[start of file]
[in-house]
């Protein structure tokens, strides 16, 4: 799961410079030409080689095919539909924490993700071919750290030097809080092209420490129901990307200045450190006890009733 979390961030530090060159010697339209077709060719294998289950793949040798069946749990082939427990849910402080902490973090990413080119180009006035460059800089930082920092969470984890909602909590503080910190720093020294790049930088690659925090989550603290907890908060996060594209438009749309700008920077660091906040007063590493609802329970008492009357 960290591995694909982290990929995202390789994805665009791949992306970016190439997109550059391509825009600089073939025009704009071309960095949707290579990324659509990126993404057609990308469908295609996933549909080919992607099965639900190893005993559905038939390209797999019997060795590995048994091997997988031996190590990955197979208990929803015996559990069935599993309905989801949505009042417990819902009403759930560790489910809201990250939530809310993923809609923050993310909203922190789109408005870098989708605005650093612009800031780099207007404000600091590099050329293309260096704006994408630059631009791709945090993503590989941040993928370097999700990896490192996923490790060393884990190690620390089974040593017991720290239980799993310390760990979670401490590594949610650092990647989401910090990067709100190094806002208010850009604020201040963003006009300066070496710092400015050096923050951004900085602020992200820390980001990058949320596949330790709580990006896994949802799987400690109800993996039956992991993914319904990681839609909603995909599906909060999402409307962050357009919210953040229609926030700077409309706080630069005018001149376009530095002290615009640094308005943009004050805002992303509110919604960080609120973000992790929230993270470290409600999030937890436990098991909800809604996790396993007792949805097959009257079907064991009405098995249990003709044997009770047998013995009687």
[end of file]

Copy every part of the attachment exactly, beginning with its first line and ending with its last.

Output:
[in-house]
């Protein structure tokens, strides 16, 4: 799961410079030409080689095919539909924490993700071919750290030097809080092209420490129901990307200045450190006890009733 979390961030530090060159010697339209077709060719294998289950793949040798069946749990082939427990849910402080902490973090990413080119180009006035460059800089930082920092969470984890909602909590503080910190720093020294790049930088690659925090989550603290907890908060996060594209438009749309700008920077660091906040007063590493609802329970008492009357 960290591995694909982290990929995202390789994805665009791949992306970016190439997109550059391509825009600089073939025009704009071309960095949707290579990324659509990126993404057609990308469908295609996933549909080919992607099965639900190893005993559905038939390209797999019997060795590995048994091997997988031996190590990955197979208990929803015996559990069935599993309905989801949505009042417990819902009403759930560790489910809201990250939530809310993923809609923050993310909203922190789109408005870098989708605005650093612009800031780099207007404000600091590099050329293309260096704006994408630059631009791709945090993503590989941040993928370097999700990896490192996923490790060393884990190690620390089974040593017991720290239980799993310390760990979670401490590594949610650092990647989401910090990067709100190094806002208010850009604020201040963003006009300066070496710092400015050096923050951004900085602020992200820390980001990058949320596949330790709580990006896994949802799987400690109800993996039956992991993914319904990681839609909603995909599906909060999402409307962050357009919210953040229609926030700077409309706080630069005018001149376009530095002290615009640094308005943009004050805002992303509110919604960080609120973000992790929230993270470290409600999030937890436990098991909800809604996790396993007792949805097959009257079907064991009405098995249990003709044997009770047998013995009687």